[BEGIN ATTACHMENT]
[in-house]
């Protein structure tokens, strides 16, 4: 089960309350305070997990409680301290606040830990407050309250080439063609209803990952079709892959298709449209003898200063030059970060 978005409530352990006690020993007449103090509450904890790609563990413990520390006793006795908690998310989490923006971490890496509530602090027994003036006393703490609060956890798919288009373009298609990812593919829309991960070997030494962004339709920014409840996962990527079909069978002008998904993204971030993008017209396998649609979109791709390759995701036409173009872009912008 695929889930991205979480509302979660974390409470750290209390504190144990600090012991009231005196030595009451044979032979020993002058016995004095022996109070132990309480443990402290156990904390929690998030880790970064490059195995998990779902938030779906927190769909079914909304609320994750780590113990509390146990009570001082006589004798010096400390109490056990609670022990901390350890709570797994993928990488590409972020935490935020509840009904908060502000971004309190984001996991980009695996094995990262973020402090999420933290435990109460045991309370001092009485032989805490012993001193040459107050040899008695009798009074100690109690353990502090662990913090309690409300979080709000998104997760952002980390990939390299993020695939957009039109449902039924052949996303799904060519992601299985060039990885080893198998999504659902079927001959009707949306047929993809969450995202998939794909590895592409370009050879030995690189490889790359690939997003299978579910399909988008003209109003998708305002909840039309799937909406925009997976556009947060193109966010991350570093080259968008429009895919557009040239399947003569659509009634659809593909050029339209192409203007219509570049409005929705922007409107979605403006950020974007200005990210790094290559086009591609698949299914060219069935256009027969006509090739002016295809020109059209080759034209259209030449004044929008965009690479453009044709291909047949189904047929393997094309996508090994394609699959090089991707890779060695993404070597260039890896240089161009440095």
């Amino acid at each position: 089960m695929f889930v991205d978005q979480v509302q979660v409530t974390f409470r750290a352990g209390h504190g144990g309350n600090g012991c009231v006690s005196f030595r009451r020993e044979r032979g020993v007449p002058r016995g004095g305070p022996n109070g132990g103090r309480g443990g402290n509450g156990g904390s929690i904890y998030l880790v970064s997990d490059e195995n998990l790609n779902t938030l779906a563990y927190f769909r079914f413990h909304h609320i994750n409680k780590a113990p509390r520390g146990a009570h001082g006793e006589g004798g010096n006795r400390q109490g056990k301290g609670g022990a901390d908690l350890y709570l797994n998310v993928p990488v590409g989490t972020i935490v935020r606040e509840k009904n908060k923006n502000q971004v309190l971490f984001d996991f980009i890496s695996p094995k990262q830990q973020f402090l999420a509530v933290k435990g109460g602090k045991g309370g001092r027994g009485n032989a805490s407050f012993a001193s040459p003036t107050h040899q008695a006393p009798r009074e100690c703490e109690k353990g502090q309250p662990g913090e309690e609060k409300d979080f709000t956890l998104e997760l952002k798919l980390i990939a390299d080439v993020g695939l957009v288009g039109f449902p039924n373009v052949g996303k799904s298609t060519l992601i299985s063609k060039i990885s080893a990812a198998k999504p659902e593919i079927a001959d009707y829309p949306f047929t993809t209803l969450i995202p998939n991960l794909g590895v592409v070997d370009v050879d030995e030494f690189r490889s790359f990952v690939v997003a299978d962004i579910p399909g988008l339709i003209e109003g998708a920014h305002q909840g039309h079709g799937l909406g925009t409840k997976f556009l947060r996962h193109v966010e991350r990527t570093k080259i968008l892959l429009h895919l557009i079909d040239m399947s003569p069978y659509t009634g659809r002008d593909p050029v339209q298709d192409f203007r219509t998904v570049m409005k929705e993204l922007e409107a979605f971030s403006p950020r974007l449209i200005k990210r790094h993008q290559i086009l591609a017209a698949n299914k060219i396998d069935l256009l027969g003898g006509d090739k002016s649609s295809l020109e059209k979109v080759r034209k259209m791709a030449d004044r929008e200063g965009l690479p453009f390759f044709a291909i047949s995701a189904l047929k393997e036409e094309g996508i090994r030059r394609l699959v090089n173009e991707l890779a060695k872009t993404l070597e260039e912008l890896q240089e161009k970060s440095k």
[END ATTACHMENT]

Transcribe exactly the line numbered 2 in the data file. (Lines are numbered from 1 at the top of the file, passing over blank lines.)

């Protein structure tokens, strides 16, 4: 089960309350305070997990409680301290606040830990407050309250080439063609209803990952079709892959298709449209003898200063030059970060 978005409530352990006690020993007449103090509450904890790609563990413990520390006793006795908690998310989490923006971490890496509530602090027994003036006393703490609060956890798919288009373009298609990812593919829309991960070997030494962004339709920014409840996962990527079909069978002008998904993204971030993008017209396998649609979109791709390759995701036409173009872009912008 695929889930991205979480509302979660974390409470750290209390504190144990600090012991009231005196030595009451044979032979020993002058016995004095022996109070132990309480443990402290156990904390929690998030880790970064490059195995998990779902938030779906927190769909079914909304609320994750780590113990509390146990009570001082006589004798010096400390109490056990609670022990901390350890709570797994993928990488590409972020935490935020509840009904908060502000971004309190984001996991980009695996094995990262973020402090999420933290435990109460045991309370001092009485032989805490012993001193040459107050040899008695009798009074100690109690353990502090662990913090309690409300979080709000998104997760952002980390990939390299993020695939957009039109449902039924052949996303799904060519992601299985060039990885080893198998999504659902079927001959009707949306047929993809969450995202998939794909590895592409370009050879030995690189490889790359690939997003299978579910399909988008003209109003998708305002909840039309799937909406925009997976556009947060193109966010991350570093080259968008429009895919557009040239399947003569659509009634659809593909050029339209192409203007219509570049409005929705922007409107979605403006950020974007200005990210790094290559086009591609698949299914060219069935256009027969006509090739002016295809020109059209080759034209259209030449004044929008965009690479453009044709291909047949189904047929393997094309996508090994394609699959090089991707890779060695993404070597260039890896240089161009440095």